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New York Times logoThe New York Times article Whoever Wins the White House, This Year’s Big Loser Is Email dives into issues with email as a means of communication around sensitive issues. The WikiLeaks release of Hillary Clinton’s emails shows the casual use of email as both a way to reach out and also as a way to summarize and leave a trail. This was demonstrated in a series of emails around the question of whether to allow foreign governments to donate to the Clinton campaign.

We’ve all been inured to the idea that email is quick and easy, with the advantage of being able to easily search for past discussions. It’s almost as good as keeping a journal of events and decisions. Email is used to collaborate with people who can be worlds away, or even sitting next to you. The concept that it’s efficient, however, is questionable; instead of waiting for each person to chime in on a string of emails serially, a conference call, for example, could solicit real time feedback, and hopefully draw a conclusion more quickly than a drawn-out email discussion. It’s also a lot more secure.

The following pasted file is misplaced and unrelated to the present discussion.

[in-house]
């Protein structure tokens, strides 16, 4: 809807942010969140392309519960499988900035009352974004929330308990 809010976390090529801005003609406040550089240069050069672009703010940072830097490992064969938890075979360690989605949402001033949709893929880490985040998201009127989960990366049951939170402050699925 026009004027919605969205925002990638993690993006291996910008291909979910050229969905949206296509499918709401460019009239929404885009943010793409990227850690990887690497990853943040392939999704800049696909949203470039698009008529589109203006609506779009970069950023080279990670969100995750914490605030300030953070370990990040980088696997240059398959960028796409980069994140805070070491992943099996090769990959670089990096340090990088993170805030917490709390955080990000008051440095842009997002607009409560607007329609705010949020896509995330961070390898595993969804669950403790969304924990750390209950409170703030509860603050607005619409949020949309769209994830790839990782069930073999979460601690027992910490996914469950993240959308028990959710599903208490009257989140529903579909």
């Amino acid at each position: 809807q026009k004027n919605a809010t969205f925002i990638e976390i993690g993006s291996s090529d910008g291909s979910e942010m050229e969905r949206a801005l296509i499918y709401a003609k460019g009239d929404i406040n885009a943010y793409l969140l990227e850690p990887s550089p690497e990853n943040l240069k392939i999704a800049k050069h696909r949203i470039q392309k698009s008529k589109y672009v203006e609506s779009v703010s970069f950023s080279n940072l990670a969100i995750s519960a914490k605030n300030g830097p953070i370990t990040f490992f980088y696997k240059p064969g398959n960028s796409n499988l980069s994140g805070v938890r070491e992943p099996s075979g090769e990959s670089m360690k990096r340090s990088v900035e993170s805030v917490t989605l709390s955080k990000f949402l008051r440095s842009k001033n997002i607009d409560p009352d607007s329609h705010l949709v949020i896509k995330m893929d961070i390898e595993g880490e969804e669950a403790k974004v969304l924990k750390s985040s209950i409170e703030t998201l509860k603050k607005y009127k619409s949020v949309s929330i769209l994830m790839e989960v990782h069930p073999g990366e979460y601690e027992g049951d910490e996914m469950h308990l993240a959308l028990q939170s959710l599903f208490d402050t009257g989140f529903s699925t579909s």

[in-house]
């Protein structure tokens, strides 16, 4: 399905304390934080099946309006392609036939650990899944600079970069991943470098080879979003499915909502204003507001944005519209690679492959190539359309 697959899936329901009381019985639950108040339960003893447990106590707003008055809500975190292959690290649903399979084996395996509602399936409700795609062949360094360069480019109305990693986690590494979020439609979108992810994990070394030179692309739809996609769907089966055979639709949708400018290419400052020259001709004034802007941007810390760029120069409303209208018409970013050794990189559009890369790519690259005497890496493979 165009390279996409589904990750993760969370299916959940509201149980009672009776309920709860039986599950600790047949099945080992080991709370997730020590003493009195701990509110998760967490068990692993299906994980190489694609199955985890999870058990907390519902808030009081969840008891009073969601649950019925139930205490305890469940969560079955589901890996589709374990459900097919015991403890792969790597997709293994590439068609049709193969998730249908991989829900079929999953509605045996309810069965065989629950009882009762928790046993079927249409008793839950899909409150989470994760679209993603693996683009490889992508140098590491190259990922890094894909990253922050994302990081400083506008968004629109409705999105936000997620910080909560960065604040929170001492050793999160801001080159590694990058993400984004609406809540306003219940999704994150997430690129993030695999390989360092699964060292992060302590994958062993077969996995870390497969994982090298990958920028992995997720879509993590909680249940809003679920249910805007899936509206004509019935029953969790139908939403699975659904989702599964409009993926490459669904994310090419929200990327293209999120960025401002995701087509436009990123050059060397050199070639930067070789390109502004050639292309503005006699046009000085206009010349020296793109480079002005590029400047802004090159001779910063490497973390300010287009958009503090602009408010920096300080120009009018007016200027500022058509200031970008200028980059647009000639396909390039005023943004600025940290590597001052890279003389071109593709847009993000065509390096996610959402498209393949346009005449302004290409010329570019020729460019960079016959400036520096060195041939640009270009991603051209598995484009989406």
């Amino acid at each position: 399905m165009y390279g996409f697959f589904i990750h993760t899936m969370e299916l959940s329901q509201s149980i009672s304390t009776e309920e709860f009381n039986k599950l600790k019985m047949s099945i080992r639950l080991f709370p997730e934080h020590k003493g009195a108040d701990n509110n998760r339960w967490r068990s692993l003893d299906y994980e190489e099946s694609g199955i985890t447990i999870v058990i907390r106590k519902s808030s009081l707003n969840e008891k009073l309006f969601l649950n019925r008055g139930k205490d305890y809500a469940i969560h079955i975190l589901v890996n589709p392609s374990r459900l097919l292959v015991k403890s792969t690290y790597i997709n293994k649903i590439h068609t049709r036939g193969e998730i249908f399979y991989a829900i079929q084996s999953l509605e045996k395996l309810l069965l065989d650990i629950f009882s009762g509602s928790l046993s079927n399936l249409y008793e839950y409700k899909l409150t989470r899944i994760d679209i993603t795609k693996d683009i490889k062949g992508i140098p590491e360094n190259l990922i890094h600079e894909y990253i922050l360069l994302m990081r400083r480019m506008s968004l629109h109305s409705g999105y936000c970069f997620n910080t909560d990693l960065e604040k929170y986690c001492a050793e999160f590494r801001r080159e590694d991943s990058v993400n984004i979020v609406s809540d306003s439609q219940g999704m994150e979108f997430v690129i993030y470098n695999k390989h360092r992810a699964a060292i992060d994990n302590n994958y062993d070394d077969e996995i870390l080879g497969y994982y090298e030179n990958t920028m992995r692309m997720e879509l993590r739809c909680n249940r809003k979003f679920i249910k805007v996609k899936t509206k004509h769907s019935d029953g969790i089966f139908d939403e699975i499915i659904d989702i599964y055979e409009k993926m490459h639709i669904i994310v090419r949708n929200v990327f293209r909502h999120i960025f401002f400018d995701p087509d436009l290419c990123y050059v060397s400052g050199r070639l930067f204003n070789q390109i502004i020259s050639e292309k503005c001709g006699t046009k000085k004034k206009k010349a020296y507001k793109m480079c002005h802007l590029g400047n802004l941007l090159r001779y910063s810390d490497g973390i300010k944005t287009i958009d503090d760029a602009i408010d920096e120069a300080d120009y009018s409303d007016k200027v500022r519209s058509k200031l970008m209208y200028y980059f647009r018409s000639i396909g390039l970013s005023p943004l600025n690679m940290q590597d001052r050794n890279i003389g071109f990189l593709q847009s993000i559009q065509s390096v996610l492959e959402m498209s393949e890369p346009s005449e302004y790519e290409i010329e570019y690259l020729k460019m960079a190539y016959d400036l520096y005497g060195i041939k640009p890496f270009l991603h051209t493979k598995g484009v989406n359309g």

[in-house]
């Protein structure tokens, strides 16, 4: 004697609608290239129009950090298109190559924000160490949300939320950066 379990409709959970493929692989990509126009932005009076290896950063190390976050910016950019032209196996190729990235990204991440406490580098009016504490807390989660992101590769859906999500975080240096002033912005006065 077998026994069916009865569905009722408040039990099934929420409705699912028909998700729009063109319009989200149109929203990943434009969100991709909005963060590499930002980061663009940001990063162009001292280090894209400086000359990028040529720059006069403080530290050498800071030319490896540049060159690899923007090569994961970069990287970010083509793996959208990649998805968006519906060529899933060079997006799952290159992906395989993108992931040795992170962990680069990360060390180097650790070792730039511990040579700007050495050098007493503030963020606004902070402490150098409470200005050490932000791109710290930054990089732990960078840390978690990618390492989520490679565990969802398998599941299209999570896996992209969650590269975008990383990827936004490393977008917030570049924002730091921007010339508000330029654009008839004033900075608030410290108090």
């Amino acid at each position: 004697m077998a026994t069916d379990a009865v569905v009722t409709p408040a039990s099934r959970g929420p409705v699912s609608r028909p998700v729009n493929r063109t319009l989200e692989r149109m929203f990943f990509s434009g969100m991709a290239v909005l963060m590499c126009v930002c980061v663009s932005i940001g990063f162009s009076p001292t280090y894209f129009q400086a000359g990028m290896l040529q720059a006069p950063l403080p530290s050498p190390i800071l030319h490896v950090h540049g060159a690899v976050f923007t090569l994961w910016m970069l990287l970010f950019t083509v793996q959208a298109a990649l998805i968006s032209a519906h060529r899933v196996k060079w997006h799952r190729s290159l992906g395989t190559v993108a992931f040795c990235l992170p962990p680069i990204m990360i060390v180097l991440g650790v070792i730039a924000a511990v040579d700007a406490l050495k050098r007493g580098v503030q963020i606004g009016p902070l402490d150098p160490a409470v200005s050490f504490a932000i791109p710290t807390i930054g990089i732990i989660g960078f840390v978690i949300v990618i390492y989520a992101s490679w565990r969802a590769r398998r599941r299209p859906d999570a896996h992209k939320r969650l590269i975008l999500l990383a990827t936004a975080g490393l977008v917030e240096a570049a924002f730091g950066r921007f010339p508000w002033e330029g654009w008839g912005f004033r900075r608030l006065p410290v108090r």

Conference calls, however, in today’s global economy, are not often practical or convenient. And while email is in many instances the most convenient, simple, and effective way to communicate, for matters of state and other sensitive issues, it could be disastrous. Here’s a simple test: if an email would embarrass you or reveal something you wouldn’t want public, don’t use email. Otherwise, go for it. For those sensitive emails where you do have a need to communicate but security is required, Biscom Secure File Transfer offers both a secure collaborative workspace as well as secure messaging – so you can rest easy having the most confidential discussions among your group.